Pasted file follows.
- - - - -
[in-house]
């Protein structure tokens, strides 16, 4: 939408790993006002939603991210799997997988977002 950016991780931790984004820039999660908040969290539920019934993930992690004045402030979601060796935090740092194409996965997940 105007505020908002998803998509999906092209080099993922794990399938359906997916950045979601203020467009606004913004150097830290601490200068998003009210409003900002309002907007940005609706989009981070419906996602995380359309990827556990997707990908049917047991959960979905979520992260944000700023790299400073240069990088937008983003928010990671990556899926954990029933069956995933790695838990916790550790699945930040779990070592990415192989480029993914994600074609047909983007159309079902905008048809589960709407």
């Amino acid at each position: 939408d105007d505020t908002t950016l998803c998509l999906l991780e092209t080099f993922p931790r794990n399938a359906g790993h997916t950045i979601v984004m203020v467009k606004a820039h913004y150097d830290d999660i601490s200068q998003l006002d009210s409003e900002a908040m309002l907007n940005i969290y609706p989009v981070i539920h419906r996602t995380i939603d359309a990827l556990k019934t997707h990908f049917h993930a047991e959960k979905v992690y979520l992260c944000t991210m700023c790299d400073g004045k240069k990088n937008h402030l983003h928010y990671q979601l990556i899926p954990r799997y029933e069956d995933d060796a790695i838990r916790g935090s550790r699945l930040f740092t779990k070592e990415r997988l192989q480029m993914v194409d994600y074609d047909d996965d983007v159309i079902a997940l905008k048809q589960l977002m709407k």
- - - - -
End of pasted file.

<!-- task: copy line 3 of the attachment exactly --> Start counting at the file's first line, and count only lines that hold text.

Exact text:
């Amino acid at each position: 939408d105007d505020t908002t950016l998803c998509l999906l991780e092209t080099f993922p931790r794990n399938a359906g790993h997916t950045i979601v984004m203020v467009k606004a820039h913004y150097d830290d999660i601490s200068q998003l006002d009210s409003e900002a908040m309002l907007n940005i969290y609706p989009v981070i539920h419906r996602t995380i939603d359309a990827l556990k019934t997707h990908f049917h993930a047991e959960k979905v992690y979520l992260c944000t991210m700023c790299d400073g004045k240069k990088n937008h402030l983003h928010y990671q979601l990556i899926p954990r799997y029933e069956d995933d060796a790695i838990r916790g935090s550790r699945l930040f740092t779990k070592e990415r997988l192989q480029m993914v194409d994600y074609d047909d996965d983007v159309i079902a997940l905008k048809q589960l977002m709407k």